Historian places hanging gardens outside Babylon: David Keys looks at research that raises questions over a wonder of the ancient world

A BRITISH historian believes that she has located one of the seven wonders of the ancient world - the hanging gardens of Babylon. But her research suggests that the famous gardens were substantially older than previously thought - and were not built in Babylon by King Nebuchadnezzar but in the capital of the Babylonians' greatest foe, the Assyrians.

Stephanie Dalley, a historian at Oxford University, has revealed that the gardens were probably constructed in the early seventh century BC, 300 miles (433km) north of Babylon in the ancient city of Nineveh, once the centre of the Assyrian empire. Her work also suggests that the gardens' builder was the notorious Assyrian monarch Sennacherib, who was responsible for the destruction of Babylon.

It is already known that Sennacherib built his own gardens. The British Museum possesses a bas-relief sculpture depicting the gardens, immodestly described by the Assyrian king as 'a wonder for all the world'.

The gardens must have been quite literally hanging - trees and other plants clinging to an artificial mountainside with streams filled with water lifted by an Archimedes-style water screw - four centuries before Archimedes' invention. Sennacherib even boasted how he had designed the screw himself.

Dr Dalley believes that the earliest references to the hanging gardens being in Babylon must be regarded as thoroughly unreliable.

The oldest source - a third century BC Greco-Babylonian writer called Berosus - wrote his account three centuries after any Babylonian hanging garden would have fallen into disuse after the diversion of Babylon's royal palace water supply by the Persians, who conquered the city in 539BC.

Likewise, the second century BC Levantine writer Antipater, one of the first to list the seven wonders, lived long after the gardens - whether in Babylon or Nineveh - were destroyed. Nineveh itself was razed by the Babylonians in 612 BC.

Dr Dalley also points out that contemporary commentators in ancient Babylon failed to mention any gardens. King Nebuchadnezzar proudly listed all his achievements - but no gardens.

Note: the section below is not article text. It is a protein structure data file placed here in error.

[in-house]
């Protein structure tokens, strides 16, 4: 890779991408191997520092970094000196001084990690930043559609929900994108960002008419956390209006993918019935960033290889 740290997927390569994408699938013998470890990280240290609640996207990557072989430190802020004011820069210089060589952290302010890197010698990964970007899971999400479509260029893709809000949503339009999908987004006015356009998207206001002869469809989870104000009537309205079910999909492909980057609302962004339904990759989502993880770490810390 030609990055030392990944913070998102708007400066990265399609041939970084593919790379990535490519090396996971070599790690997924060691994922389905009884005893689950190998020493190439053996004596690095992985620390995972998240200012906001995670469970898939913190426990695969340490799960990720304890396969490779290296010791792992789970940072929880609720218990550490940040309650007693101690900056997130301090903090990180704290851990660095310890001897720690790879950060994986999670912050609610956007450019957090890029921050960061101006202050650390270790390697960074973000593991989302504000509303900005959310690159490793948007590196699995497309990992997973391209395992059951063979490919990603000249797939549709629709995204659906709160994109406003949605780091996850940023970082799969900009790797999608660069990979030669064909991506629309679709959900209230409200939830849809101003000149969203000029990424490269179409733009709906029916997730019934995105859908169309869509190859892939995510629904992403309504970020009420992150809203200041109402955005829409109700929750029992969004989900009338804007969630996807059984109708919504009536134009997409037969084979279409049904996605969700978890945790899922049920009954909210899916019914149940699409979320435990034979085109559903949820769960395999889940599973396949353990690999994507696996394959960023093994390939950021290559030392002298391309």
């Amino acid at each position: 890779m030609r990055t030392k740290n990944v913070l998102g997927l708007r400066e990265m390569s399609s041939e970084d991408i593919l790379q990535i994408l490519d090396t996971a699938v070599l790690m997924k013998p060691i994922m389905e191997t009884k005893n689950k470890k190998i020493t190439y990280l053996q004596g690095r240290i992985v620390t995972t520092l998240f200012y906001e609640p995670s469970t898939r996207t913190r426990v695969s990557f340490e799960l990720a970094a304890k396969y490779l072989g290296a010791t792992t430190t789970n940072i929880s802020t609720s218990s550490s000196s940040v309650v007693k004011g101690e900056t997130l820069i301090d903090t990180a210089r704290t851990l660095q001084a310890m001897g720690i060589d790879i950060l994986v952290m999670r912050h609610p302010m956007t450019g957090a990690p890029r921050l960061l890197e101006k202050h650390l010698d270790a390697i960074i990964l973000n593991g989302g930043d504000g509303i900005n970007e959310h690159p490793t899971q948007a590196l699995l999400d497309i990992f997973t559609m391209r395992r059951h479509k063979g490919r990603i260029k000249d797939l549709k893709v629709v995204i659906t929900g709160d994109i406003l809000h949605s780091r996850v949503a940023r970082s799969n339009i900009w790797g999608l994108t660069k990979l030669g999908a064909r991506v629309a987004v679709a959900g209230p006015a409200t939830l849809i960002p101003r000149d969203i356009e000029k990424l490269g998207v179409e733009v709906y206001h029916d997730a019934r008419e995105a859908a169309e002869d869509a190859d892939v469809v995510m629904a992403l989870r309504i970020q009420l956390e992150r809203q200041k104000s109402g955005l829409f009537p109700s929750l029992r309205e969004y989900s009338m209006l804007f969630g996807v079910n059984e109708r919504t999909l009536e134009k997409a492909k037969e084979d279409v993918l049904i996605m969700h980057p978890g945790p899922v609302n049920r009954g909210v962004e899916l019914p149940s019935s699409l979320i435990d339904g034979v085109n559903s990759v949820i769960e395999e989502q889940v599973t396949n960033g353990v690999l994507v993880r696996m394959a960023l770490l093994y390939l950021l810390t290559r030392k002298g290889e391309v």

Dr Dalley cites the first-century BC Graeco-Sicilian historian, Diodorus Siculus, as saying that the hanging gardens of Babylon were built by an Assyrian king who conquered the city. The first-century AD Roman historian, Quintus Curtius Rufus, also maintained that the hanging gardens were built by an Assyrian king.

And Strabo, the first-century BC Greek geographer, described the gardens in virtually the same terms used by Sennacherib to record his own gardens at Nineveh, and also described a screw system for raising water.

The seven wonders - as recorded by Antipater - were the pyramids of Egypt, the hanging gardens of Babylon, the statue of Zeus at Olympia, the temple of Artemis at Ephesus, the mausoleum of Halicarnassus, the colossus of Rhodes and the great lighthouse of Alexandria.

Dr Dalley's discovery will have considerable implications for archaeological reconstruction work now going on amid the ruins of ancient Babylon, located in Iraq, 50 miles (72km) south of Baghdad. The Iraqi president, Saddam Hussein, has long been committed to restoring Babylon's ruins to their ancient glory, including the rebuilding of the hanging gardens.

(Photograph omitted)

Suggested Topics
PROMOTED VIDEO
Have you tried new the Independent Digital Edition apps?
News
ebookA unique anthology of reporting and analysis of a crucial period of history
Independent
Travel Shop
the manor
Up to 70% off luxury travel
on city breaks Find out more
santorini
Up to 70% off luxury travel
on chic beach resorts Find out more
sardina foodie
Up to 70% off luxury travel
on country retreats Find out more
Have you tried new the Independent Digital Edition apps?
Independent Dating
and  

By clicking 'Search' you
are agreeing to our
Terms of Use.

iJobs Job Widget
iJobs General

SAP BI CONSULTANT

£55000 - £65000 per annum + Benefits: Progressive Recruitment: SAP BI CONSULTA...